"Classes are jammed, and they keep raising the number of students who are permitted in classes, especially writing classes," said Palmieri. Freshman composition courses, which used to enroll 25 students, now enroll 28 -- and should have no more than 20, he said.

Johnson acknowledges the crowding and says that, academically, "we have an enormous amount of filling-in to do" in some departments.

At the center of things is Johnson, who when asked to characterize himself, chooses words such as "energetic" and "impatient." Former dean of arts and sciences at Temple University, Johnson is a skilled lobbyist who flies around the state to sweet-talk legislators and corporate donors. When the university threw a party to celebrate the opening of the Patriot Center in October, state legislators were among Johnson's guests.

Not all admire his style, however. A faculty survey last year concluded that morale and Johnson's campus reputation were equally low. The poll gave him high marks for financial management but flunking grades for his relationship with professors. Said Esther Elstun, president of the school's chapter of the American Association of University Professors: "All of us need a certain amount of ego gratification, but our present president seems to need more of it than most individuals do." She said Johnson seems too eager to take credit for growth that began before he arrived in 1978.

Johnson's answer to faculty discontent is: "We have a new generation of faculty coming every year. Time will take care of it."

Johnson's ambitions have been aided by powerful Northern Virginia developer John T. (Til) Hazel, who was the school's second rector and helped George Mason make connections with the local business community. As rector, Hazel persuaded the university to use contributions to buy a house worth $1 million for the school's president, despite some criticism that the purchase was too extravagant.

Another move aided by Hazel was the acquisition of a law school. Twice defeated in Richmond in attempts to add a law school, George Mason finally bought one: In 1978, it purchased the International School of Law, an unaccredited private school in Arlington. Hazel lobbied hard in the General Assembly for approval.

The legislature approved the deal the following year. State Sen. Dudley (Buzz) Emick (D-Botetourt) still criticizes the university for that move, wondering about the need for the law school. Johnson says George Mason was responding to the wishes of local lawyers.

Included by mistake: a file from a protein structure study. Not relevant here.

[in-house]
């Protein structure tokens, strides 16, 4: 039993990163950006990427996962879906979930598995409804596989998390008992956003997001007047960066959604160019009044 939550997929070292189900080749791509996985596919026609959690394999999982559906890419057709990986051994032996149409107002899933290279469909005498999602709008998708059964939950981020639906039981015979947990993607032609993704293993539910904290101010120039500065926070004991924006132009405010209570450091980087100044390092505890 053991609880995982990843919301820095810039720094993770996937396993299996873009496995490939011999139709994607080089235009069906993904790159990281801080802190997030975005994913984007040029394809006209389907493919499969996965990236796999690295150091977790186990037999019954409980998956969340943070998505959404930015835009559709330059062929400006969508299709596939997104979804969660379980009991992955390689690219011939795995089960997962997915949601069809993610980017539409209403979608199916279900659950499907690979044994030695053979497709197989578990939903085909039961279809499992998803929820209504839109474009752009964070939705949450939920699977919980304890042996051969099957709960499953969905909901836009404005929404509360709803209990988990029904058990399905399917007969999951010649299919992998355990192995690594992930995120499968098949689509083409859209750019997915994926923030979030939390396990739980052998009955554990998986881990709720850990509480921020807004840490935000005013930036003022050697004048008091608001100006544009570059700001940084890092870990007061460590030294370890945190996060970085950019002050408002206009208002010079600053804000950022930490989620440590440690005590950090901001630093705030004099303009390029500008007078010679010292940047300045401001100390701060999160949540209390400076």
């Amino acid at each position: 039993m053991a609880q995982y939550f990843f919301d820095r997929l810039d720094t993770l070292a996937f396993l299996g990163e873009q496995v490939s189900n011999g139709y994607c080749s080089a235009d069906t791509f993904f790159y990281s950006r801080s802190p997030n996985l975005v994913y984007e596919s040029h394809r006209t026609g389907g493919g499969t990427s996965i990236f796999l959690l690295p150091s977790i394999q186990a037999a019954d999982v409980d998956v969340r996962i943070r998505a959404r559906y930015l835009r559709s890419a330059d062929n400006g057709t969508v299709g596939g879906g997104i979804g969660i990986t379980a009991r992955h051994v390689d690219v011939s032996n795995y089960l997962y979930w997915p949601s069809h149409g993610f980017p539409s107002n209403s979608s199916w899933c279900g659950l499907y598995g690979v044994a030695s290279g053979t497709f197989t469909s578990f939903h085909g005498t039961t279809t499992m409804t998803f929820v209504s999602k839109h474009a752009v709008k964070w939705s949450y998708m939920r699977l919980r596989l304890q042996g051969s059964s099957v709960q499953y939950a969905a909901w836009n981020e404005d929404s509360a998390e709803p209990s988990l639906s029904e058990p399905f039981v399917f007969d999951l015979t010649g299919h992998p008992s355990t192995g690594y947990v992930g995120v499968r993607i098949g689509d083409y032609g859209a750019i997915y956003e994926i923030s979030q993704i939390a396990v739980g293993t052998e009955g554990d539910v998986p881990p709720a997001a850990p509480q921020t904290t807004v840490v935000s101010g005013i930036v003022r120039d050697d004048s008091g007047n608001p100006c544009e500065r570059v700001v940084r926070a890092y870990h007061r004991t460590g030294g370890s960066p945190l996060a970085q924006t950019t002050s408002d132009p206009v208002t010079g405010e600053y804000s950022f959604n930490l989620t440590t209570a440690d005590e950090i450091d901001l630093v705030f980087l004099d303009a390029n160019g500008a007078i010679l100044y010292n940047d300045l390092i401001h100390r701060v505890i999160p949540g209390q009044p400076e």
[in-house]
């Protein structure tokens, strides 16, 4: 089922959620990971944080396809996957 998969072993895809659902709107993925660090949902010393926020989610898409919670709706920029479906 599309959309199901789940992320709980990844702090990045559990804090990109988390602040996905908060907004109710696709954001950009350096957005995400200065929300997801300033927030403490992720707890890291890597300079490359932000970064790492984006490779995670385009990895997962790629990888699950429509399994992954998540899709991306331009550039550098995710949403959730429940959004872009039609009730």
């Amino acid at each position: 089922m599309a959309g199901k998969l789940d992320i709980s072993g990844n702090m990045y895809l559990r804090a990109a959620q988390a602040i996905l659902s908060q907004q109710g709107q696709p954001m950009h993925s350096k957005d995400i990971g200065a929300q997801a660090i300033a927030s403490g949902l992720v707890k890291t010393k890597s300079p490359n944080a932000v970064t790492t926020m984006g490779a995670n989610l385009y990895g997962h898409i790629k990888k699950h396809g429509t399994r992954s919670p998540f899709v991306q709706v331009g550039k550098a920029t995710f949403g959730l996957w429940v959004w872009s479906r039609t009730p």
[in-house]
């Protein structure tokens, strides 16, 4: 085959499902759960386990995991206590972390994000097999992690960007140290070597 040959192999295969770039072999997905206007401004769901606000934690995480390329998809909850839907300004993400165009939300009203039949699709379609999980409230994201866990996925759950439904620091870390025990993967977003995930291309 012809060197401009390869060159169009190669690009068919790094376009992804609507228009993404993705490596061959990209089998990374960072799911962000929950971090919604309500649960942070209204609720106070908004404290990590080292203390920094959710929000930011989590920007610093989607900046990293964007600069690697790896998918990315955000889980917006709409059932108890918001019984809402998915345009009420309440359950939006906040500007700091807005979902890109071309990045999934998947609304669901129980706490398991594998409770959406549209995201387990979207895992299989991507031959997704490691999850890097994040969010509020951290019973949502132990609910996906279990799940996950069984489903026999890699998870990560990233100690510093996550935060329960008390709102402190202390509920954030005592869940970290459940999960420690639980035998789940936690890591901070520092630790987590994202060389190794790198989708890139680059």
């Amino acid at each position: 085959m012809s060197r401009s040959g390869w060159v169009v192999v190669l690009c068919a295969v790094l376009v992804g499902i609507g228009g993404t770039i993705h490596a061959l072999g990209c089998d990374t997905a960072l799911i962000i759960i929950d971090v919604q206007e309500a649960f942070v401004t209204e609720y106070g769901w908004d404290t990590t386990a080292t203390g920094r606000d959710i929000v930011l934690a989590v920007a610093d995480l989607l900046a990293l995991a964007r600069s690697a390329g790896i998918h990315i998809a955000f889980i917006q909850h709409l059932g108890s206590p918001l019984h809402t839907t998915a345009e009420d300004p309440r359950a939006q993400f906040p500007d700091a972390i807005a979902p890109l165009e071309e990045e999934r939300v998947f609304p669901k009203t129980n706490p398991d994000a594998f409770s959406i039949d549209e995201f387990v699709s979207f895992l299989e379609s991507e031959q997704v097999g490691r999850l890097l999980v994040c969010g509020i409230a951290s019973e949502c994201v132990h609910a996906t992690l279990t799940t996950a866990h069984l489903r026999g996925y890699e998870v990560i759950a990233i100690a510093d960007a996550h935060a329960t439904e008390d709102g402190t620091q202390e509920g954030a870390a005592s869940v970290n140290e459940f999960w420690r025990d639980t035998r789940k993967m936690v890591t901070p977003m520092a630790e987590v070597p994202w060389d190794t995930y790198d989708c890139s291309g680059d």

Officials at other state-funded universities, reluctant to criticize Johnson or George Mason in public, privately say they are envious of the enormous legislative support the school has received at a time when other, state-supported schools are worried about budget cutbacks.

The evolution of George Mason from a tiny commuter school to full-fledged university is echoed in its architecture. The four original buildings, modeled after those at George Mason's former parent, the University of Virginia, are in the elegant style and the same square "Jefferson brick" used in Charlottesville. Later structures employ regular rectangular brick and look like those at any other institution. One edge of campus is quiet and thick with trees, another is bustling and jammed with parked cars. Construction trailers alongside mounds of dirt pop up disconcertingly between finished buildings.

George Mason undergraduates are for the most part still commuters -- only 1,450 live on campus -- and all but 12 percent are from Virginia. The school's commuter population makes for sparse campus life, and the current students are so serious that the student union study lounge hours are being extended. The average age of undergraduates is 26.

Johnson calls George much corruption, he said. He is emphasizing basketball instead.

Barry Dorsey of the state council, which must approve the university's programs, said George Mason has "developed into a very fine institution." Now, he said, it "has to make some hard decisions about its growth."